Cosmic Water

Where does water actually come from? Most people would say, from the tap. While this certainly is true, scientists are – fortunately I would say, unfortunately my significant other might say – not like most people. They want to know more.

Before answering this question we should step back and ask, what is water? Water is a molecule, H2O. That means it consists of one oxygen atom, O, and two hydrogen atoms, H2. One way to produce water is to mix hydrogen and oxygen and ignite it. While on earth this can easily be done, on a cosmic scale initiating the reaction is far more complex. The biggest problem is that cosmic space  is cold. Like, really cold. The official record for the coldest temperature measured on earth is held by the arctic Vostok Station with −128.6 °F (−89.2 °C). In comparison, diffuse dense clouds, common cosmic structures where a lot of cosmic chemistry happens, have temperatures of -441.7°F to -279.7°F (-263.2°C to -173.2°C).  Anybody who has ever tried to cook but forgot to turn on the stove knows that for chemistry to happen, heat often has to be supplied, like through the flame in the above experiment. So, how can chemistry happen in the coldness of space?

The key to understanding this lies in the state of matter of cosmic gas. On earth, matter is mostly electrically neutral. That means, it contains exactly the same number of positively and negatively charged particles which therefore cancel each other out. To electrostatically charge an object, we have to actively make an effort, think of rubbing a balloon against your hair. This is not true for the universe in general. Actually, most matter in space is not neutral but charged. One notable example is the molecular ion H3+, a molecule consisting of three hydrogen atoms which are missing one electron, leading to a singly positively charged ion. Charged molecules can undergo reactions which are not possible for their neutral counterparts. For example, they react at temperatures at which their neutral counterparts do not react. In chemistry charged molecules are called radicals and are widely known for having a bad influence on your health. So stay away from cosmic clouds to avoid wrinkles! One reaction network starts with the reaction of atomic oxygen O with H3+. In a first step, two outcomes are possible: either they react to OH+ and H2 which in a second step reacts to H2O+ which subsequently neutralises, or they directly react to H2O+ and H before undergoing the neutralisation. Until recently, little was known about which of the two outcomes was more likely. Therefore, astronomical modelling assumptions had to be made. A precise knowledge of the pathway of the reaction network shown in figure 1 is especially interesting for interstellar regions in which the interstellar OH+ can be destroyed before reacting to H2O+. Here the direct reaction is the only efficient way of forming water, since potentially every intermediate product can undergo reactions not resulting in H2O+, therefore less steps directly increase the reaction yield.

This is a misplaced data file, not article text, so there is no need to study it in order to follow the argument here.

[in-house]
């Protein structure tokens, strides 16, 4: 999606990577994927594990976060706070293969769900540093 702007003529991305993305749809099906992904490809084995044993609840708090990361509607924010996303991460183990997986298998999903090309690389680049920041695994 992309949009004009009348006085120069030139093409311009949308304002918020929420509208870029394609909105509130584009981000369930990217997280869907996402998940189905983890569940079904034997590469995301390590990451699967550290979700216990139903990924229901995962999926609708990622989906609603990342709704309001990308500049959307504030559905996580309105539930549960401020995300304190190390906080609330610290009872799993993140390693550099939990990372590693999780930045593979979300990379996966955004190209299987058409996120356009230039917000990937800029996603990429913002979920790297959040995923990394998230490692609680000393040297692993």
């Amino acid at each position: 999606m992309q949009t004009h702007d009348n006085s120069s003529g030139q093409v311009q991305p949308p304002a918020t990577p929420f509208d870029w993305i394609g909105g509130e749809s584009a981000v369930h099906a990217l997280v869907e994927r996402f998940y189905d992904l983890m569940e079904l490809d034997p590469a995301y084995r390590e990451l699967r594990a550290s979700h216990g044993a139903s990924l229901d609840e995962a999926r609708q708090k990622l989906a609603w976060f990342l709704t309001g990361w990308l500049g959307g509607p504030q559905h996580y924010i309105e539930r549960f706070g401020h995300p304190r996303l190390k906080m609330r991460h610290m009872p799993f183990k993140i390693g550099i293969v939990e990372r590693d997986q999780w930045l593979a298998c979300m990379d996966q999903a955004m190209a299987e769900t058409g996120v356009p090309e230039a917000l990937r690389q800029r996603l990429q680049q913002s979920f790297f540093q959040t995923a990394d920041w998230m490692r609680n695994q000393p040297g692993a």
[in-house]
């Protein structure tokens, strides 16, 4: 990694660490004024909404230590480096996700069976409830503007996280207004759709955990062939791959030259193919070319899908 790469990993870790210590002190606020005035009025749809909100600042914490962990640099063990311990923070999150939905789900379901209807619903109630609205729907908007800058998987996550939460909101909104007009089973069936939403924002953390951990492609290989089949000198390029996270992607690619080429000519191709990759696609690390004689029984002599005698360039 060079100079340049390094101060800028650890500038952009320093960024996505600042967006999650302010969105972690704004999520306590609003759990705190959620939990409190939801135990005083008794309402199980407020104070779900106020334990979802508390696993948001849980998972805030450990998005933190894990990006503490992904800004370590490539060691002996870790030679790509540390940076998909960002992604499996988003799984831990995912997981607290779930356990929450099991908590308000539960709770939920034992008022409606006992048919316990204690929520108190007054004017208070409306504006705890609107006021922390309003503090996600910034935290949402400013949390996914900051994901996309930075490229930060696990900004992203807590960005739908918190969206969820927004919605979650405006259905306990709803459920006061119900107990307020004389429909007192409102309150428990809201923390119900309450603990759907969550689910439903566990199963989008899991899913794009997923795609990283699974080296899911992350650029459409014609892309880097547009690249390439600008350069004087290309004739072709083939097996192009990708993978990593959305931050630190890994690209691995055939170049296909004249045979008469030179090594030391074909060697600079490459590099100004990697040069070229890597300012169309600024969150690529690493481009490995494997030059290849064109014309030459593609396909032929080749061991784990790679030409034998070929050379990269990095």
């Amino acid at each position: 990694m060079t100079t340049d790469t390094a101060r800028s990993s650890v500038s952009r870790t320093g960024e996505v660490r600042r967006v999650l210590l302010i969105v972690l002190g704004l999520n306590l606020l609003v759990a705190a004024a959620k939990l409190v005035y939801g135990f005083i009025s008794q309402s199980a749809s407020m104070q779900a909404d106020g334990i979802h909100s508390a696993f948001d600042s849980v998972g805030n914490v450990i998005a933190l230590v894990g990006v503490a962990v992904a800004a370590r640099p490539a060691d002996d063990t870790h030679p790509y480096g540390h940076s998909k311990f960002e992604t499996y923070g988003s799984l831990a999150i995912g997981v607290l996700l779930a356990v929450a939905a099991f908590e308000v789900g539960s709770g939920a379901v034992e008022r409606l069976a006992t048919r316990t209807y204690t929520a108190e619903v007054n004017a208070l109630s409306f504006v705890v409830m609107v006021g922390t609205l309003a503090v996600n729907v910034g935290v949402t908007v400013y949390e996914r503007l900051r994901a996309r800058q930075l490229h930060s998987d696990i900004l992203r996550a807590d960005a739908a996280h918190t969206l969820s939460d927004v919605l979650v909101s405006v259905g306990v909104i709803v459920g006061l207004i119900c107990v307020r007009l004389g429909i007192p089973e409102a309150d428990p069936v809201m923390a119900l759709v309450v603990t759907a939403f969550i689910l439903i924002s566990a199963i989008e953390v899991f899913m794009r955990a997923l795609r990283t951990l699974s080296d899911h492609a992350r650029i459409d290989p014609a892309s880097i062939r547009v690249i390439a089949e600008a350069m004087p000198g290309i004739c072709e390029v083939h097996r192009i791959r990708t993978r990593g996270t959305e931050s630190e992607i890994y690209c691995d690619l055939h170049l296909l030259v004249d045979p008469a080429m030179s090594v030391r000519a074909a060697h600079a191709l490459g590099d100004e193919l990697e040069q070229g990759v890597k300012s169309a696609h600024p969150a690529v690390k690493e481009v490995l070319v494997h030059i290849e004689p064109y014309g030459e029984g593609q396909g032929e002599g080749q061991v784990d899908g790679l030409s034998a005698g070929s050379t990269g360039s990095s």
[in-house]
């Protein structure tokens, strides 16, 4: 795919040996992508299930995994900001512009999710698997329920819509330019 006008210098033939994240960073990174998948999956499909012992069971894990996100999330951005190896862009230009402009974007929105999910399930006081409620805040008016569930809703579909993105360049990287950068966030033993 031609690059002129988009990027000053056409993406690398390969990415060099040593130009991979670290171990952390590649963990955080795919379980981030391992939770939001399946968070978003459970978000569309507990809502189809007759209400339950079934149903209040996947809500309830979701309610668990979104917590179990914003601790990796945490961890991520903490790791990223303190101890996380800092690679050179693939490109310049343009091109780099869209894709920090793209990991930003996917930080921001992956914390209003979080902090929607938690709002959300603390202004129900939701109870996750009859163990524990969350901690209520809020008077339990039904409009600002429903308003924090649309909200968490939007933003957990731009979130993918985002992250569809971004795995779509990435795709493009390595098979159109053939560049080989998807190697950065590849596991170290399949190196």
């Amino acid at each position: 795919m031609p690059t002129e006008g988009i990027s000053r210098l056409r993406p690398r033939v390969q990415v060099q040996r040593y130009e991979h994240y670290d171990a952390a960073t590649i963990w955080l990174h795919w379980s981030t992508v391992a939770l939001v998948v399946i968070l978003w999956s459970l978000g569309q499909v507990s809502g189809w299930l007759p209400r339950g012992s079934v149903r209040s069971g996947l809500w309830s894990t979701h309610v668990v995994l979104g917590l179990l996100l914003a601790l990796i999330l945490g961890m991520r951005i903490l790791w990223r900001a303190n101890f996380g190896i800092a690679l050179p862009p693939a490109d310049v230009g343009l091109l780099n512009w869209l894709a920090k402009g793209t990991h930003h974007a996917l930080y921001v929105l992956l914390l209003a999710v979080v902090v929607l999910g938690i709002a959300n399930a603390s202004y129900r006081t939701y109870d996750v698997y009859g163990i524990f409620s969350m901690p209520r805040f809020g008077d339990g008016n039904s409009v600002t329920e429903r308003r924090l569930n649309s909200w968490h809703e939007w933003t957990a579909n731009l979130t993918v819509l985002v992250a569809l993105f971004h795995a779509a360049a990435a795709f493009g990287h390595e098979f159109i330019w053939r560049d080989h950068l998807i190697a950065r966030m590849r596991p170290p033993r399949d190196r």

Fig. 1: A strongly simplified excerpt of the reaction network of oxygen resulting in water.
Fig. 1: A strongly simplified excerpt of the reaction network of oxygen resulting in water.